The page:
I'm continually amazed (and horrified) to see the annual BI maintenance and development budgets of clients that I visit. I think they are truly amazed themselves, and many times they wonder how they got to that point in the first place. It got me thinking about the parallels to automobile ownership. Did you ever have a car that you bought new, and then 5 years later you looked back at the cost of ownership of the car and said to yourself "HOW did I spend this much over 5 years on a single car?!"
Does the cost cycle feel like this?
Purchase price, warranty, add-ons, upgrades, repair parts, labor, tires, plugs, oil changes, parts, labor, towing, tune ups, new parts, recalls, repairs, labor, break job, tires, labor, etc...
It's likely you were caught in the complexity trap of cost. Some cars come off the line for $20k and cost you $5k to operate over 5 years. No real problem there. You have to expect some cost of ownership and maintenance. So why is it that many cars that cost $50k (new) will cost you an additional $30k just to operate over 5 years? Shouldn't they be even cheaper to operate, given the high initial cost? The problem is the complexity cost formula. It always prevails.
That which is more complex and requires greater specialty of skills will naturally cost more to maintain over time.
Think about it. Doesn't this same cost formula hold true for anything you own? Cars, houses, power tools. How about your company? Your government? It always holds true. That's why it's no surprise that this formula is at the center of the skyrocketing maintenance costs for traditional BI solutions. Here is the formula in its simplest form:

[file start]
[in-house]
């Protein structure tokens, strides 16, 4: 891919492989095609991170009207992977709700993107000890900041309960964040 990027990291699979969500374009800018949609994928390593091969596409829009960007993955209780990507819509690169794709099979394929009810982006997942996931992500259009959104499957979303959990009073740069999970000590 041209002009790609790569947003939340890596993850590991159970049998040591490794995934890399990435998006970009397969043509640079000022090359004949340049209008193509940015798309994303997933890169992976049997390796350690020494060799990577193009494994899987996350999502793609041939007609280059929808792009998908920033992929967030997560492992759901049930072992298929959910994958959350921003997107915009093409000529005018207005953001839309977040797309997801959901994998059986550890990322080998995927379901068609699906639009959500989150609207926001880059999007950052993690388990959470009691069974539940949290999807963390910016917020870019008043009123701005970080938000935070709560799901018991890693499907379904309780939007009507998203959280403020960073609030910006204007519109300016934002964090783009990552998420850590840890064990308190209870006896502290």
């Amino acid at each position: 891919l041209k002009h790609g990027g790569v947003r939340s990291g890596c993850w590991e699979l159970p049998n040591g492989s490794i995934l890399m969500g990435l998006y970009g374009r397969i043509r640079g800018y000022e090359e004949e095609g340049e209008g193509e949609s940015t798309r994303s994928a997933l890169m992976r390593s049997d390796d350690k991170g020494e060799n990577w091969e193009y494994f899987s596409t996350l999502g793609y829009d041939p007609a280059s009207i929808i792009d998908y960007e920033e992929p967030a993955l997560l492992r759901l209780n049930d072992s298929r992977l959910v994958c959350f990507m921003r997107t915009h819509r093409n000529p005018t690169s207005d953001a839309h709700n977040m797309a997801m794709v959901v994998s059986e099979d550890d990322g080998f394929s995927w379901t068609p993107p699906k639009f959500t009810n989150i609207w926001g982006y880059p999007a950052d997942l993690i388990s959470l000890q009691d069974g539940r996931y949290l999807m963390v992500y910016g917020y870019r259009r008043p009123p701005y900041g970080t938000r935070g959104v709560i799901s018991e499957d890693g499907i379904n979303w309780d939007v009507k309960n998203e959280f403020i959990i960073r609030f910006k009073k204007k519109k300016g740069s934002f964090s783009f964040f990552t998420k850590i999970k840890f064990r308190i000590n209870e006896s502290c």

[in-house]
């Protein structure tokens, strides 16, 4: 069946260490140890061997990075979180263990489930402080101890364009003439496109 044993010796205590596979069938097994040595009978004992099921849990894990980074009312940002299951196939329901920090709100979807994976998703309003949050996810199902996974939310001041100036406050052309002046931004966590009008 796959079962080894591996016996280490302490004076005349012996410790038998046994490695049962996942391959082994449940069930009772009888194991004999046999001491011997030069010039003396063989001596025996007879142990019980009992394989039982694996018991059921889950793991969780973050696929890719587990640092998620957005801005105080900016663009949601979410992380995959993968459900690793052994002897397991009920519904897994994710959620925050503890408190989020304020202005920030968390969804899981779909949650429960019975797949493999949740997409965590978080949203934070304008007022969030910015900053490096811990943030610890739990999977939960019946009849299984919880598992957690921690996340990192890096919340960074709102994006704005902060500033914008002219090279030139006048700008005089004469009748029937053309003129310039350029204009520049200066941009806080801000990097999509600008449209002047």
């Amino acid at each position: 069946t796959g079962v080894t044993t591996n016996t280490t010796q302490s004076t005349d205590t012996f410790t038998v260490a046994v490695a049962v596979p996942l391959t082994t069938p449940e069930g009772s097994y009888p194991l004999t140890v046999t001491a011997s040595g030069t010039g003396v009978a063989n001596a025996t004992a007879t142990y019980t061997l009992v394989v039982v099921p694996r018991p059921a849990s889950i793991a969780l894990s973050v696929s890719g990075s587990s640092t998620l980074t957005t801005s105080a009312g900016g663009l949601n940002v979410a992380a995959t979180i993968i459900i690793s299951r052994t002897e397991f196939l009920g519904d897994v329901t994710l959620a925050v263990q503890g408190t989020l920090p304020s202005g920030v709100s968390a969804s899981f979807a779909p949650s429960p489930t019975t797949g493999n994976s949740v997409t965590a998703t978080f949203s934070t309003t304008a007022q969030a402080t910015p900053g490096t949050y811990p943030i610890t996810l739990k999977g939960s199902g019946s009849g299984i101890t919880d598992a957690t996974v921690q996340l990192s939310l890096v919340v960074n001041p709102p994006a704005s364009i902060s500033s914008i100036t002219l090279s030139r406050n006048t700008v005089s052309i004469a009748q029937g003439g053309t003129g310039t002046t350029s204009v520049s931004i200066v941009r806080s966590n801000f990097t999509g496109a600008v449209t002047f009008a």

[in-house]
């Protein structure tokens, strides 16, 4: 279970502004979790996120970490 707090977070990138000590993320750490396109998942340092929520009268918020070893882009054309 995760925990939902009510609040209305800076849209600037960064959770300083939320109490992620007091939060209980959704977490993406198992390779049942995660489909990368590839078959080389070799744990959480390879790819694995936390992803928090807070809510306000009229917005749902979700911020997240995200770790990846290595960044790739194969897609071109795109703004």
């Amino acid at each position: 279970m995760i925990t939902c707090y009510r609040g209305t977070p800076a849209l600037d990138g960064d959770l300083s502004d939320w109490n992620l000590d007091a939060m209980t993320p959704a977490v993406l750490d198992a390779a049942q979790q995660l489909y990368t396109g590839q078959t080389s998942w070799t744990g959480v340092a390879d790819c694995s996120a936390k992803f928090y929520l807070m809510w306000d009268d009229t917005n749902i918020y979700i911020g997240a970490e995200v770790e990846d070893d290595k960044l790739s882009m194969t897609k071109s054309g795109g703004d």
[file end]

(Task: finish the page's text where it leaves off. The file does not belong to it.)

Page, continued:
Cost of BI = (# of moving parts) X (# of specialty skills needed)
Using this formula, break down the BI solution(s) you already have, or even those you might be evaluating.
- How many tools are involved to get data from source to user? How many layers and processes does a column of data have to go through? How many repositories, databases, cubes, warehouses, data models, scripts and libraries does the data need to travel through to get onto a dashboard? These are your moving parts.
- How many specialty BI skill sets and software skill sets are needed to deliver BI with that solution? How many data modelers, ETL designers, DBAs, data architects, BI tool specialists, OLAP analysts, warehouse technicians, report developers, project managers and BI designers does it take to produce a dashboard or BI analytics interface? These are your specialty skills.
Multiply these together and you quickly get an accounting for those massive development and maintenance costs of traditional BI. The costs of specialty skill sets have gone up rapidly in I.T. over the past 10 years and will continue to rise. This puts great pressure on companies to either do less BI or to find a way to outsource some of the skills. If you haven't already seen this happening then keep your eyes open, you will.
The good news is that more and more companies are rejecting the tendency to add even more complexity and specialty to their cost formulas. This is helping bring about simpler, more powerful BI tools that can utilize traditional skills sets and business knowledge that are abundant in our companies today. Do the same. Be aware of the BI Cost Formula, and don't fall victim to it.